4.3 Policy and regulatory influence on TNE partnerships
This study also examined the level of influence of policy and regulatory frameworks on TNE partnerships in TEIs in Ghana to ignite a national discourse on TNE regulation. The second research question examined broadly participants’ views regarding how the Government of Ghana’s education policy has influenced, and still continues to influence the development of TNE partnerships in the country.
In Figure 3, the survey results on whether the identified policy and regulatory frameworks have influenced TNE partnerships of respondents’ TEIs are presented. The interpretation of Figure 3 is also guided by a decision rule. This rule specifies that, Mean Scores from 1.00 to 1.75 and 1.76 to 2.50 indicate that the TEIs
The survey result from Figure 3 shows that the policy regulatory framework in the Ghanaian tertiary education sector with the highest influence (Mean Score of 2.96) on TNE partnerships of TEIs in the country is the establishment of the National Accreditation Board (PNDC Law 317 of 1993/Act 744 of 2007). The remaining policies have had none or at best minimal influence on TNE partnerships of the TEIs because the Mean Score is less than 3.25.
The in-depth interviews corroborated the survey findings because most interviewees who indicated some level of policy or regulatory influence on their TNE partnerships mentioned mostly the National Accreditation Board (NAB), and in some few instances, the National Council for Tertiary Education (NCTE), but even that they implied that this level of influence was limited to TNE programme accreditation only. This claim is evidenced by the following excerpts from the in-depth interviews:
Many more interviewees of TEIs made similar statements. Others even claimed that no policy regulatory framework, whether national or international, existed to regulate TNE partnerships in their institutions. One of the interviewees representing tertiary education regulatory bodies had this to say,
Another interviewee for one of the premier universities in the country agrees with this view. He/she captures it this way,
Another interviewee of a regulatory body who did not want to mince words puts it rather bluntly and forcefully:
One representative of a private universities in his/her interview session also adds that:
TNE partnerships in tertiary education are inspired by a business philosophy and an entrepreneurial orientation [2, 3]. In view of this, it is plausible to argue, based on this finding, that private TEIs in Ghana are more entrepreneurial compared to the public TEIs because over 70% of existing TNE partnerships are private TEIs. This finding confirms Ansah and Swanzy  finding in their study that private tertiary education institutions in Ghana are not funded by the state and therefore have high entrepreneurial tendencies. These entrepreneurial tendencies have implications for the quality of tertiary education provision in the country because entrepreneurship carries profit motives that could compromise quality. This is why appropriate policy regulatory frameworks are required to ensure that sanity is maintained around TNE partnership relationships. In another vein, appropriate TNE regulatory policy frameworks for tertiary education in Ghana should be able to encourage public TEIs to increase their TNE partnership portfolios in areas that maximise the benefits of TNE in tertiary education.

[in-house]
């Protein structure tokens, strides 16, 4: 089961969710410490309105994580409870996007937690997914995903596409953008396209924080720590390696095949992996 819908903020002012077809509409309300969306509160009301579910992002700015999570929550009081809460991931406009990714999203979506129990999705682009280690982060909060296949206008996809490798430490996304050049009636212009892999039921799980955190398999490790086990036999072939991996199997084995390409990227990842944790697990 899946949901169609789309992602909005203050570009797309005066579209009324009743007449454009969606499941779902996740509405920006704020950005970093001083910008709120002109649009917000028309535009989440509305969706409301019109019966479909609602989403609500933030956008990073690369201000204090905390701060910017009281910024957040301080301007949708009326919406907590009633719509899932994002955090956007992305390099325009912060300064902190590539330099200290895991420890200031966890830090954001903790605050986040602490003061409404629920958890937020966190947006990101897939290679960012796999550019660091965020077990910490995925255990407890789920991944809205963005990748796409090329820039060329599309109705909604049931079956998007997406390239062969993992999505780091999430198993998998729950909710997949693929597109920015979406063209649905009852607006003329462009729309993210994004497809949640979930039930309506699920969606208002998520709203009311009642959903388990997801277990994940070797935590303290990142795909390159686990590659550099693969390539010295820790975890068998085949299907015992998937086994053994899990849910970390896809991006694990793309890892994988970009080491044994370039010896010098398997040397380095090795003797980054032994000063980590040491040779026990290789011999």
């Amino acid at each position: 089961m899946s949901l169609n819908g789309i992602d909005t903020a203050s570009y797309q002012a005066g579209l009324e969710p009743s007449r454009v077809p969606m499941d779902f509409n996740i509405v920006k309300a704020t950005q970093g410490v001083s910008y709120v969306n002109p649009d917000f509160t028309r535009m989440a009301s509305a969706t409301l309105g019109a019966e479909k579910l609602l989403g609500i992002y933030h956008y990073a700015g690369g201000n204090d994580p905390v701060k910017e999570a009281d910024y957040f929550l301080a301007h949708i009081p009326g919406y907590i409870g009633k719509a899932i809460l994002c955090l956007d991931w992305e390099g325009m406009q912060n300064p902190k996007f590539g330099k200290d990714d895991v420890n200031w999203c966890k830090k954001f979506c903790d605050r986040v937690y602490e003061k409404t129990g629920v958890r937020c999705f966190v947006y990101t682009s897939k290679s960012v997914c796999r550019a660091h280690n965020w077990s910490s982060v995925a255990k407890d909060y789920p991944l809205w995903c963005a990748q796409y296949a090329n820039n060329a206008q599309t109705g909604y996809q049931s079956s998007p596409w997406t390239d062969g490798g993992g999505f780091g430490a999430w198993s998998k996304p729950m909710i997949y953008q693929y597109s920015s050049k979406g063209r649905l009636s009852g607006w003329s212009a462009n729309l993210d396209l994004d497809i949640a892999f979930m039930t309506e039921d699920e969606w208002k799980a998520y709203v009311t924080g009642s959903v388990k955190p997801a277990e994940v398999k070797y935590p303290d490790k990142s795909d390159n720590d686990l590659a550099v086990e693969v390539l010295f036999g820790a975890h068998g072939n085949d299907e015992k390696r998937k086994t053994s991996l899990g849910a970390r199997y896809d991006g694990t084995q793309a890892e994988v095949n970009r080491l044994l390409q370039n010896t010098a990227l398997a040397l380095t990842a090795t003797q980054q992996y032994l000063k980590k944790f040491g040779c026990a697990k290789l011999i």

Given that, the strongest influence of a policy regulatory framework is a Mean Score of 4.00, it safe to argue that even the National Accreditation Board policy regulatory framework, the only policy with influence, represents a weak influence regarding TNE operations in TEIs in Ghana because its Mean Score of 2.96 is just a little above the minimum influence represented by a Mean Score of 2.56.The findings from the survey and the in-depth interviews have also demonstrated that the environment of TNE in the Ghanaian tertiary education sector looks like what Verbik and Jokivirta  describe in regulatory terms as ‘liberal regulative’, because foreign providers must satisfy certain minimum conditions prior to commencing operations: for example, official recognition in the home country. This is consistent with Ghana’s Minister of State responsible for tertiary education, Professor Kojo Yankah’s claim that Ghana lacks comprehensive tertiary education policy . The obvious implication for this liberal regulative TNE environment existing in Ghanaian TEIs is that the tertiary education sector could get flooded with TNE partnerships which have the potential to supply quality tertiary education to underserved sections of the Ghanaian society or soil the integrity of the existing quality tertiary education with poor quality provision.
6. Conclusion thoughts
In this chapter, research findings relating to how Ghana’s TEI policy and regulatory framework has impacted TNE partnerships have been presented and discussed around two research questions. The first of the two research questions mapped the existence of TNE partnerships and policy frameworks in the Ghanaian tertiary education system. The second research question, on the other hand, examined how the Government of Ghana’s education policy has influenced, and still continues to influence the development of TNE partnerships in the country.
The finding to the first research question indicates that the only policy and/or regulatory framework that appears to have some influence on TNE partnerships of TEIs in Ghana is the policy and/or law that established the National Accreditation Board (i.e. PNDC Law 317 of 1993/Act 744 of 2007). Even with this, the finding suggests that this law (and by extension NAB) has or represents a weak influence regarding TNE operations in TEIs because its level of influence was limited to TNE programme accreditation only.
Against this backdrop, this chapter concludes that TNE is an emerging concept in the Ghanaian tertiary education landscape with so much potential to grow and address the deficit in quality tertiary education supply. Essentially, it can be discerned immediately that Ghana stands to benefit from high quality TNE partnerships in its tertiary education sector just as the good reputation can also get eroded by low quality TNE partnership programmes. However, and as the insights from the study have shown, there is an urgent need to enact appropriate policy regulatory frameworks to regulate TNE partnerships to put future TNE partnerships on a more secure footing to ensure that there are always win-win situations for TNE partnership agreements signed by TEIs in Ghana and their foreign counterparts.